Cut eggplant lengthwise in half. Place cut side up on a parchment or foil-lined baking sheet. Brush each cut side with 1 tablespoon of the olive oil. Sprinkle generously with some of the salt. Broil until cut side of eggplant is richly browned, for 15 to 20 minutes. Flip and broil to soften skin side, for about 5 minutes. (If you can’t adjust oven racks to be 8 inches below broiler, then reduce cooking time and watch so eggplant doesn’t burn.)
Let eggplant cool until you can handle it — but work with it warm. Decide if you want skin — it is delicious to some people, especially when finely chopped. Cut eggplant into large chunks and transfer to a food processor. Use on/off pulses to make a coarse mash. (Alternatively, use a large knife on a cutting board and finely chop eggplant.) Add the garlic, 3 or 4 tablespoons olive oil, the vinegar and 1/2 teaspoon salt. Pulse once or twice to mix gently.
Transfer to a serving bowl. Garnish with the diced pepper, tomato quarters and parsley. Drizzle with 1 tablespoon oil. Let sit for 20 minutes before serving.
Makes about 2-1/2 cups.
1 large red bell pepper
1 large yellow bell pepper
2 medium Vidalia or other sweet onions, peeled, halved and thinly sliced
2 to 3 large garlic cloves, peeled and finely chopped
Salt, as needed
1-1/2 tablespoons chopped fresh tarragon or 1/2 teaspoon dried
1 teaspoon chopped fresh thyme or 1/4 teaspoon dried
3 to 4 tablespoons olive oil
1-1/4 to 1-1/2 pounds mild fish fillets, such as wild Alaskan black bass, wild-caught cod, haddock or farm-raised tilapia
Freshly ground black pepper, to taste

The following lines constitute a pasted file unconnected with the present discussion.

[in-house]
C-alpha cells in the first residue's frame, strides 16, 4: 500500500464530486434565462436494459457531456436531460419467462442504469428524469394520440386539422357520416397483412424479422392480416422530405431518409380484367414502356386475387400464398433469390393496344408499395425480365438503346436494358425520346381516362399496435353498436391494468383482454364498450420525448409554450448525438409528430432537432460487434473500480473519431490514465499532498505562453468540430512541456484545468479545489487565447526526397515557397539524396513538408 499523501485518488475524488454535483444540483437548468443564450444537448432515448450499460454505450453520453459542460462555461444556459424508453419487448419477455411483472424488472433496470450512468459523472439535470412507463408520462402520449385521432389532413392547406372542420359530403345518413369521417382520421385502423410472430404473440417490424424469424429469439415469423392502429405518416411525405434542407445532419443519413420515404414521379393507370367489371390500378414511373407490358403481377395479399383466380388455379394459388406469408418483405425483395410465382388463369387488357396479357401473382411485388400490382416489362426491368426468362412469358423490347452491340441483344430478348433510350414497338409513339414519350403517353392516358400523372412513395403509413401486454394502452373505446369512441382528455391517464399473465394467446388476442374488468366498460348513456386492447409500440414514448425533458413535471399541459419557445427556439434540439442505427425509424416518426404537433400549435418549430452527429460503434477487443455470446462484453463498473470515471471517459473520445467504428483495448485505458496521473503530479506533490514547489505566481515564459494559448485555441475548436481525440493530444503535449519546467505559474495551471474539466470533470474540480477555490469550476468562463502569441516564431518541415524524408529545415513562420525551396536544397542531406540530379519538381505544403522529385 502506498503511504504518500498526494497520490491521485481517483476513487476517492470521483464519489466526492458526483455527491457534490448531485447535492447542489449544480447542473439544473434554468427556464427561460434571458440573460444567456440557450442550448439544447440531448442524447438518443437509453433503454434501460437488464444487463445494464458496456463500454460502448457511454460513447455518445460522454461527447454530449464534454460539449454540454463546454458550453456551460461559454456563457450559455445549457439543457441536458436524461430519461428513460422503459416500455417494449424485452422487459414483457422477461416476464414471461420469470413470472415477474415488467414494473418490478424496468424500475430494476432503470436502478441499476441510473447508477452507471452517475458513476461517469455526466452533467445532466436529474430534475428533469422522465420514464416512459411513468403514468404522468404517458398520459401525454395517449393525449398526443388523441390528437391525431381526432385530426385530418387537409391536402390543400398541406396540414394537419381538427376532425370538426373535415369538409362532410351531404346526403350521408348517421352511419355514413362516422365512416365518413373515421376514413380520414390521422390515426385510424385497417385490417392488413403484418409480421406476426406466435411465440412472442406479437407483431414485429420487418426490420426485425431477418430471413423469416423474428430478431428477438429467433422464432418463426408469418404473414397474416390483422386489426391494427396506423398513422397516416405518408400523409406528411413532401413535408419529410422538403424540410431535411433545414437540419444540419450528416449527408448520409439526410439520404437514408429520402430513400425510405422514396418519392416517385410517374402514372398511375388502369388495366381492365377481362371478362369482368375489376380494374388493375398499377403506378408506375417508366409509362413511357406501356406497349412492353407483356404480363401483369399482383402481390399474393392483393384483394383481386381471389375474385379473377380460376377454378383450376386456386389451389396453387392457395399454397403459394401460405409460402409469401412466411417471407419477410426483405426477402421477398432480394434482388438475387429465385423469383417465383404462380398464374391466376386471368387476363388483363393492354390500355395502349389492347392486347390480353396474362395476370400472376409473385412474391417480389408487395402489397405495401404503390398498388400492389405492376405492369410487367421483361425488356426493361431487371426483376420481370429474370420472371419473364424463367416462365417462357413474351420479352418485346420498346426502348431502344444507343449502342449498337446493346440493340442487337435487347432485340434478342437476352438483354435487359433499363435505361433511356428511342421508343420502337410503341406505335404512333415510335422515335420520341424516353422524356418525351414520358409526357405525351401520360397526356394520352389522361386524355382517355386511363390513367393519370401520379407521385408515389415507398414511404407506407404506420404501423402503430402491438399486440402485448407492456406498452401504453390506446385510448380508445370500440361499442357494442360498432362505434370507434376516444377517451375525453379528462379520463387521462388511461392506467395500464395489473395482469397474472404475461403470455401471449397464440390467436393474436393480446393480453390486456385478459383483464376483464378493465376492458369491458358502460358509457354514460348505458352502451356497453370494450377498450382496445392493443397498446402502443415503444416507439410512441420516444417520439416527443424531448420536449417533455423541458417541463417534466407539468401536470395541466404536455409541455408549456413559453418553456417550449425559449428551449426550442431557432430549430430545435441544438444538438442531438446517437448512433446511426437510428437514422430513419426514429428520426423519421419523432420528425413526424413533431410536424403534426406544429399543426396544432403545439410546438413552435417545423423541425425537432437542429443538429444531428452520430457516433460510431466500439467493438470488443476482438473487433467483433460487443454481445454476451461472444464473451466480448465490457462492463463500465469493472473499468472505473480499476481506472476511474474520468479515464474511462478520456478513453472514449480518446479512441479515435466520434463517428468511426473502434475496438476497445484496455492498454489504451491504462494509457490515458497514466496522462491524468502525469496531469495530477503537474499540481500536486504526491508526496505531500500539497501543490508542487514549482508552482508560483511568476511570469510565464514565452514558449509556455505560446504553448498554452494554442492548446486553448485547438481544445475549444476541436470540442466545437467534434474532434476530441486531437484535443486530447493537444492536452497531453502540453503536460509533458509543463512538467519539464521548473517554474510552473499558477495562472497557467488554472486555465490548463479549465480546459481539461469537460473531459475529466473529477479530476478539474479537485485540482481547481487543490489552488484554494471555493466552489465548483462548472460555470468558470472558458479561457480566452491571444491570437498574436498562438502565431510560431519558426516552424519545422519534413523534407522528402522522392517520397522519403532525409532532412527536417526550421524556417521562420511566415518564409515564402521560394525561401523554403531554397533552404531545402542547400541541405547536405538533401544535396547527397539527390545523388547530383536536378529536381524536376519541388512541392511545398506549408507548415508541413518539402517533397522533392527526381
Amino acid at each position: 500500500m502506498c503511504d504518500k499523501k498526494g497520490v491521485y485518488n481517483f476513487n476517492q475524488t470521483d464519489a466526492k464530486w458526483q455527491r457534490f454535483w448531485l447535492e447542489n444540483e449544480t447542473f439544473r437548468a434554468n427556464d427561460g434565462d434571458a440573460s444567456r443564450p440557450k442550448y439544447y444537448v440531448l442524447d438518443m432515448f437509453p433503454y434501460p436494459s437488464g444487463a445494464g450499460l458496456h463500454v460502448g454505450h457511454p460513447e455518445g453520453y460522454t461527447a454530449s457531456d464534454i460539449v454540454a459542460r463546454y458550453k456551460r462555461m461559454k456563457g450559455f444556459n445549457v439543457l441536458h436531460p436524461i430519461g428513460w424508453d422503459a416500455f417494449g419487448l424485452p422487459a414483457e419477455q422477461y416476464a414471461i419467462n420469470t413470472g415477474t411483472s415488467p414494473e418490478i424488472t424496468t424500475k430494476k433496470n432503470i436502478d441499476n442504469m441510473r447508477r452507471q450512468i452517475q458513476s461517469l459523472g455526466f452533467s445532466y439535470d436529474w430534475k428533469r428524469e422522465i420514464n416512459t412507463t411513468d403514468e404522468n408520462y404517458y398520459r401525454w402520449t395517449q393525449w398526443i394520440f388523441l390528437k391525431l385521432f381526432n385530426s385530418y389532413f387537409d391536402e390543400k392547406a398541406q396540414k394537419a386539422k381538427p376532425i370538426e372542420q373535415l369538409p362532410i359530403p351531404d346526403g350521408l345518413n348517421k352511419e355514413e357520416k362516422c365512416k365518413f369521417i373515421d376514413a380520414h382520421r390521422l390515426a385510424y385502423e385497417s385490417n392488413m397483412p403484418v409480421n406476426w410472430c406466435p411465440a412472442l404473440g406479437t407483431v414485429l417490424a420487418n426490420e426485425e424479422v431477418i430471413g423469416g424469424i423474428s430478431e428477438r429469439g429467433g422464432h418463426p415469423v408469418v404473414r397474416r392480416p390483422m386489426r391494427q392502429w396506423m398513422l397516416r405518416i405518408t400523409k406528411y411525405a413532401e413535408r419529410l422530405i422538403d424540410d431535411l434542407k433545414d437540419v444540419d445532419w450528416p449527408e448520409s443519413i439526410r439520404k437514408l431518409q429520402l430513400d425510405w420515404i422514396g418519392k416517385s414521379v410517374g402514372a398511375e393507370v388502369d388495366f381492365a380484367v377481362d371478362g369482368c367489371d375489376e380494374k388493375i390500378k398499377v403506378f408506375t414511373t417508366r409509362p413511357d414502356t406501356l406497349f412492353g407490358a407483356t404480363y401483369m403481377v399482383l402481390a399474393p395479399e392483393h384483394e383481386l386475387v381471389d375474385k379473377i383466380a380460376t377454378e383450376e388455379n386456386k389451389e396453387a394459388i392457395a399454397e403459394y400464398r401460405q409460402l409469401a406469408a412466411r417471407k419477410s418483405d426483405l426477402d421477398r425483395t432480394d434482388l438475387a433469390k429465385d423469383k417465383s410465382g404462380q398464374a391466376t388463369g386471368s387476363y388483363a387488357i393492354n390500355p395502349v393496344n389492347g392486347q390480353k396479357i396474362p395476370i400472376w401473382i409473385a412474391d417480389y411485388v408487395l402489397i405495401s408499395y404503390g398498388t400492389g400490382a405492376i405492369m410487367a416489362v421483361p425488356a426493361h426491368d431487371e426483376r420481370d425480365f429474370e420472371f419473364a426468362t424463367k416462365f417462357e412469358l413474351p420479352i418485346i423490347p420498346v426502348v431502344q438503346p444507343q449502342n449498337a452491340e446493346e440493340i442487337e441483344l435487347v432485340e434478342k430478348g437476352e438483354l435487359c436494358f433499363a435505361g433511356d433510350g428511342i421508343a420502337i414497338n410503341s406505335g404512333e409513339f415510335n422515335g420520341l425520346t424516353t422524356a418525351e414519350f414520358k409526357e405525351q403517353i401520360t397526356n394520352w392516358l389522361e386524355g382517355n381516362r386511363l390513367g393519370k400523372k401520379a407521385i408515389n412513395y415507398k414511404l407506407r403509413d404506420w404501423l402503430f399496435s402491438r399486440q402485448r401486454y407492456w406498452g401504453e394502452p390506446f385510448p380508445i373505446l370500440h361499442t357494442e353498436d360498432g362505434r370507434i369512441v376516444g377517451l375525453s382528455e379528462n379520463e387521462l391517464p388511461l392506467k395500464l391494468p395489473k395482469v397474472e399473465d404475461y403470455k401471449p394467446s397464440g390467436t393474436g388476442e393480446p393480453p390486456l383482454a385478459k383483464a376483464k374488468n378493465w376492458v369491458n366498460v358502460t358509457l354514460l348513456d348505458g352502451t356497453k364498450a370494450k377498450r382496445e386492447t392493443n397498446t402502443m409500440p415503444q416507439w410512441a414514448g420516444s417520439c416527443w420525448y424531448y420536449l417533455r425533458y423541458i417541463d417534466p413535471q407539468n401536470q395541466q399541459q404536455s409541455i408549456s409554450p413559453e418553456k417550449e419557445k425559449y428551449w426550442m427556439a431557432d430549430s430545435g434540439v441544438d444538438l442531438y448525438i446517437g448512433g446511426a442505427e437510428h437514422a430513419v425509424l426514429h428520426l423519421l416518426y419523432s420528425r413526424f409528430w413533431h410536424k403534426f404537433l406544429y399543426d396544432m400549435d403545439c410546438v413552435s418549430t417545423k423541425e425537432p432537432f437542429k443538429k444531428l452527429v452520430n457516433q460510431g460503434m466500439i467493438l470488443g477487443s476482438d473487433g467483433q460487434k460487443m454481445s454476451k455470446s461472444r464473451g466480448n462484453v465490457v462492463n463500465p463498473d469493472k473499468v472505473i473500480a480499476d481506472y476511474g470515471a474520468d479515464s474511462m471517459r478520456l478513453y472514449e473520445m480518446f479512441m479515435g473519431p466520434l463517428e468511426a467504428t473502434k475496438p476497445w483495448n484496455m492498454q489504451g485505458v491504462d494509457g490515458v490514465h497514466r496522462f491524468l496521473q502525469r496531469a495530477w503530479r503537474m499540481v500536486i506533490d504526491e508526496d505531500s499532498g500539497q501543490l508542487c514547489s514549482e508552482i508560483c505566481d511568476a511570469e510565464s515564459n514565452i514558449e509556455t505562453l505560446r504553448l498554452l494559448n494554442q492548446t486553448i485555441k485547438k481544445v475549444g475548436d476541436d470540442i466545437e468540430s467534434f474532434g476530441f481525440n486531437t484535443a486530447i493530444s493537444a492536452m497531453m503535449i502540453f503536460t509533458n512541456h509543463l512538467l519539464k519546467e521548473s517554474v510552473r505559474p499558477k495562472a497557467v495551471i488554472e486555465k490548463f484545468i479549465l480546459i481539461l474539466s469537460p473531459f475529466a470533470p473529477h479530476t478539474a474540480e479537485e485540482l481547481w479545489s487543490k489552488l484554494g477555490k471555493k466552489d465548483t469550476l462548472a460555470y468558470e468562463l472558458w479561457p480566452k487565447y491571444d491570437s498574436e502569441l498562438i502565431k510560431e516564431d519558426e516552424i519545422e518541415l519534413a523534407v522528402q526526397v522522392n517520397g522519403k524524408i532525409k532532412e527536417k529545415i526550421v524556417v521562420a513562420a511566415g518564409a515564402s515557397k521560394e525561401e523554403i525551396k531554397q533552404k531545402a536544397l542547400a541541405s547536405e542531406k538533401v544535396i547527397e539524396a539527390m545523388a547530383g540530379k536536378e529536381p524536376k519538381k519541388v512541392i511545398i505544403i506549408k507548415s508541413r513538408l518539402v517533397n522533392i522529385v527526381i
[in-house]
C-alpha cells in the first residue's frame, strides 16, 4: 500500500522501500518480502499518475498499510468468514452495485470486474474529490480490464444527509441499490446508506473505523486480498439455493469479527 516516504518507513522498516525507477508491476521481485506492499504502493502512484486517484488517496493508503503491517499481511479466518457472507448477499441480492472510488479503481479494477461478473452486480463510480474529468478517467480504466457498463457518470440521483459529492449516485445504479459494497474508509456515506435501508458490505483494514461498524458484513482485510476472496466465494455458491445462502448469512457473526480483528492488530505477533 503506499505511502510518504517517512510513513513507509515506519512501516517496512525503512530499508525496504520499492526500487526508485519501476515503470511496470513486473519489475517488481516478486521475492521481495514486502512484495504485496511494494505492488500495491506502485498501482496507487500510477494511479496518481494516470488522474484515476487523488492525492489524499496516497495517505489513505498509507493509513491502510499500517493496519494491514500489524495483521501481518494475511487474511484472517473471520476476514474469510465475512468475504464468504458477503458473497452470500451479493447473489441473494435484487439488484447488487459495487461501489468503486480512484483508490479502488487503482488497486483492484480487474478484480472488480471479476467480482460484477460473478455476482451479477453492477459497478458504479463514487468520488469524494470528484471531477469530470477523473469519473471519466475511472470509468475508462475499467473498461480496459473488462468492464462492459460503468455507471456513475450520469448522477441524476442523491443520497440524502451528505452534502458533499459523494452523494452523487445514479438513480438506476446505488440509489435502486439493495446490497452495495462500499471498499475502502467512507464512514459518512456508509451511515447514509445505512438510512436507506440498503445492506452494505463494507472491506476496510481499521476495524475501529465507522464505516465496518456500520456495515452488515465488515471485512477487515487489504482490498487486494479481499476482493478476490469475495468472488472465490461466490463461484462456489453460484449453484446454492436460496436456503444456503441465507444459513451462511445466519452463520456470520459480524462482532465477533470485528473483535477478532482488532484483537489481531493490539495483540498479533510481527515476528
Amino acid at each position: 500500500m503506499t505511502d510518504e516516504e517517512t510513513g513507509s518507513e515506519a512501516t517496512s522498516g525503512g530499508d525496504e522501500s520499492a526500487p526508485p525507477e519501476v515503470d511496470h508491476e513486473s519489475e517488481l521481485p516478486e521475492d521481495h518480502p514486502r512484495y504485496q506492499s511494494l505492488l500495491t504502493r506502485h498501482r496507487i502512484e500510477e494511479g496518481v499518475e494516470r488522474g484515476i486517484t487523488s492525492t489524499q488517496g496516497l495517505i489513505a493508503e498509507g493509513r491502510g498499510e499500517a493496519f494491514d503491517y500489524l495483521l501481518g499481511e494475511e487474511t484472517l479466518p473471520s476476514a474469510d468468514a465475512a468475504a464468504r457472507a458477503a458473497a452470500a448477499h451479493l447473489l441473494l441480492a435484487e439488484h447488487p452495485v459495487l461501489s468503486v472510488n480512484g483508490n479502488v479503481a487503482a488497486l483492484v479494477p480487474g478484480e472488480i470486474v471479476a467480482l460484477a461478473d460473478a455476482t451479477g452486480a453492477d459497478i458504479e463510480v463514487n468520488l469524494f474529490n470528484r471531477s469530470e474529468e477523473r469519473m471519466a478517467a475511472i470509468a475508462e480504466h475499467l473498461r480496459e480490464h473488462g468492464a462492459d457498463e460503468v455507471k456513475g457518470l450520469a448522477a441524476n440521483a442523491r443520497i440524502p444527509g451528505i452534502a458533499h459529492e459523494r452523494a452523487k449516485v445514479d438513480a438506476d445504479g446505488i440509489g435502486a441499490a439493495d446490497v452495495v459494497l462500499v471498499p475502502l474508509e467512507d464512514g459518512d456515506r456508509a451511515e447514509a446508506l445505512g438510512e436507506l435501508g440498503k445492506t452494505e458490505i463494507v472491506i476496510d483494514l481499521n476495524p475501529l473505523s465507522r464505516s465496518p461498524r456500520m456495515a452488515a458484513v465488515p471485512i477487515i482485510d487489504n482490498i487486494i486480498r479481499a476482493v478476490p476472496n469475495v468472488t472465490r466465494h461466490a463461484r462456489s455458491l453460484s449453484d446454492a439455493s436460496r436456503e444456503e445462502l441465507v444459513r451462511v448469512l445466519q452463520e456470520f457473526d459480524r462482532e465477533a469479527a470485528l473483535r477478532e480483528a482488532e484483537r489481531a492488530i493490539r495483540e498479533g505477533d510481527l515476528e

2 large ripe tomatoes, cored and thickly sliced
Baby arugula or spinach leaves
1/4 cup thinly sliced fresh basil leaves
Fresh lemon juice or sherry vinegar or red wine vinegar
Heat oven to 375 degrees on convection setting or 400 degree on conventional. Cut the bell peppers in half through stems; remove cores and seeds. Cut peppers into 1/4-inch wide slices and place in a 9-by-13-inch baking pan. Add the onions, garlic, 1/2 teaspoon of the salt, the tarragon and thyme. Drizzle with 2 tablespoons of the olive oil; toss well to make sure everything is coated with oil. Bake in preheated oven, stirring once or twice, until peppers are tender and onions are turning golden, for about 20 minutes. Remove from oven.
Heat broiler to high and position rack so it is about 6 inches below heat source.
Sprinkle the fish on all sides with salt and pepper to taste. Lay the tomato slices over vegetable mixture in pan. Sprinkle with salt and pepper. Top with fish fillets. Drizzle with remaining 1 or 2 tablespoons oil.
Broil 6 inches from heat source until fish almost flakes easily and is just a little golden, for 6 to 8 minutes. Let cool to room temperature. (Dish can be covered and refrigerated for up to 2 days; serve chilled or at room temperature.)
To serve, line 4 shallow bowls with arugula or spinach. Use a spatula to transfer a portion of fish and some vegetables to each bowl. Sprinkle generously with the basil. Serve with a drizzle of the lemon juice or vinegar.
Makes 4 servings.
1/2 cup extra-virgin olive oil
1/4 cup red-wine vinegar
2 jalapeno chiles (for less heat remove seeds)
2 teaspoons dried oregano
Salt, to taste
2 ears corn, shucked
2 large tomatoes, cut into chunks
1 small cantaloupe, halved, seeded and scooped with a melon baller
1 bunch of radishes, thinly shaved on a mandoline (or sliced as thinly as possible)
1 medium cucumber, peeled and halved, then seeded and thinly shaved on a mandoline (or sliced as thinly as possible)
1 medium red onion, peeled and halved, thinly shaved on a mandoline (or sliced as thinly as possible)
8 ounces feta cheese
To make dressing, in a blender combine the olive oil, vinegar, jalapeno (with or without seeds) and oregano. Puree until mostly smooth. Season to taste with the salt, then set aside.
To assemble salad, start by standing each ear of the corn on a cutting board on its wide end. Use a serrated knife to saw down length of cobs to remove kernels. Discard cobs.
In a large bowl, gently toss together corn kernels, the tomatoes, cantaloupe, radishes, cucumber and red onion. Drizzle dressing over salad, then toss again to coat evenly. Crumble the feta cheese over salad.
Makes 6 servings.
Reach freelance writer Sarah Lemon at firstname.lastname@example.org.